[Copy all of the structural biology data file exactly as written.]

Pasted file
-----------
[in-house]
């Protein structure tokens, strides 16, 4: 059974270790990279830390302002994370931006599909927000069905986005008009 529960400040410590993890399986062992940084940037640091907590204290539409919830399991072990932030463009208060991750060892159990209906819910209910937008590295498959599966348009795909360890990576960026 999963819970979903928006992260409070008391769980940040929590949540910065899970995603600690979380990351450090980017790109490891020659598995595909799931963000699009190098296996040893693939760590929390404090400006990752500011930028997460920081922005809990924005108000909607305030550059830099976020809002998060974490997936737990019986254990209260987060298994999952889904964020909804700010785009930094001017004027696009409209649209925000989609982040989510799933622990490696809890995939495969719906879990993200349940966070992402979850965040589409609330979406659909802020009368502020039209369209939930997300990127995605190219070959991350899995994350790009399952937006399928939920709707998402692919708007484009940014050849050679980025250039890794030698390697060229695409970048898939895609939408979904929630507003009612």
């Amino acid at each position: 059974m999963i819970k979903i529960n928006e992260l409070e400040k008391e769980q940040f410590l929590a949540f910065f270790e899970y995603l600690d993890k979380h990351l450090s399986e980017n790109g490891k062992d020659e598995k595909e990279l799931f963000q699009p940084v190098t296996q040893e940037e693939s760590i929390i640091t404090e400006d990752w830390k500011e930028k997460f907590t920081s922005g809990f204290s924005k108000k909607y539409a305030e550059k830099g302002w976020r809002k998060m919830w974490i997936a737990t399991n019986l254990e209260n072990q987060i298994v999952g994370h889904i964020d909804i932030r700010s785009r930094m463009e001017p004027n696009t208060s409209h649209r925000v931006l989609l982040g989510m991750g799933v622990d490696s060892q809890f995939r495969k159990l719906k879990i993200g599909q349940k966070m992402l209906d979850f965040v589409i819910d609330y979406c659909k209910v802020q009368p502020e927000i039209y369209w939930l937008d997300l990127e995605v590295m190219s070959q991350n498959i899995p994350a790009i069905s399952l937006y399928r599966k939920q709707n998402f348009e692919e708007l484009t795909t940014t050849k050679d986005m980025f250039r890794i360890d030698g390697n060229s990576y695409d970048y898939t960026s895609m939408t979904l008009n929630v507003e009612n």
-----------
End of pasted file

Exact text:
[in-house]
């Protein structure tokens, strides 16, 4: 059974270790990279830390302002994370931006599909927000069905986005008009 529960400040410590993890399986062992940084940037640091907590204290539409919830399991072990932030463009208060991750060892159990209906819910209910937008590295498959599966348009795909360890990576960026 999963819970979903928006992260409070008391769980940040929590949540910065899970995603600690979380990351450090980017790109490891020659598995595909799931963000699009190098296996040893693939760590929390404090400006990752500011930028997460920081922005809990924005108000909607305030550059830099976020809002998060974490997936737990019986254990209260987060298994999952889904964020909804700010785009930094001017004027696009409209649209925000989609982040989510799933622990490696809890995939495969719906879990993200349940966070992402979850965040589409609330979406659909802020009368502020039209369209939930997300990127995605190219070959991350899995994350790009399952937006399928939920709707998402692919708007484009940014050849050679980025250039890794030698390697060229695409970048898939895609939408979904929630507003009612």
């Amino acid at each position: 059974m999963i819970k979903i529960n928006e992260l409070e400040k008391e769980q940040f410590l929590a949540f910065f270790e899970y995603l600690d993890k979380h990351l450090s399986e980017n790109g490891k062992d020659e598995k595909e990279l799931f963000q699009p940084v190098t296996q040893e940037e693939s760590i929390i640091t404090e400006d990752w830390k500011e930028k997460f907590t920081s922005g809990f204290s924005k108000k909607y539409a305030e550059k830099g302002w976020r809002k998060m919830w974490i997936a737990t399991n019986l254990e209260n072990q987060i298994v999952g994370h889904i964020d909804i932030r700010s785009r930094m463009e001017p004027n696009t208060s409209h649209r925000v931006l989609l982040g989510m991750g799933v622990d490696s060892q809890f995939r495969k159990l719906k879990i993200g599909q349940k966070m992402l209906d979850f965040v589409i819910d609330y979406c659909k209910v802020q009368p502020e927000i039209y369209w939930l937008d997300l990127e995605v590295m190219s070959q991350n498959i899995p994350a790009i069905s399952l937006y399928r599966k939920q709707n998402f348009e692919e708007l484009t795909t940014t050849k050679d986005m980025f250039r890794i360890d030698g390697n060229s990576y695409d970048y898939t960026s895609m939408t979904l008009n929630v507003e009612n």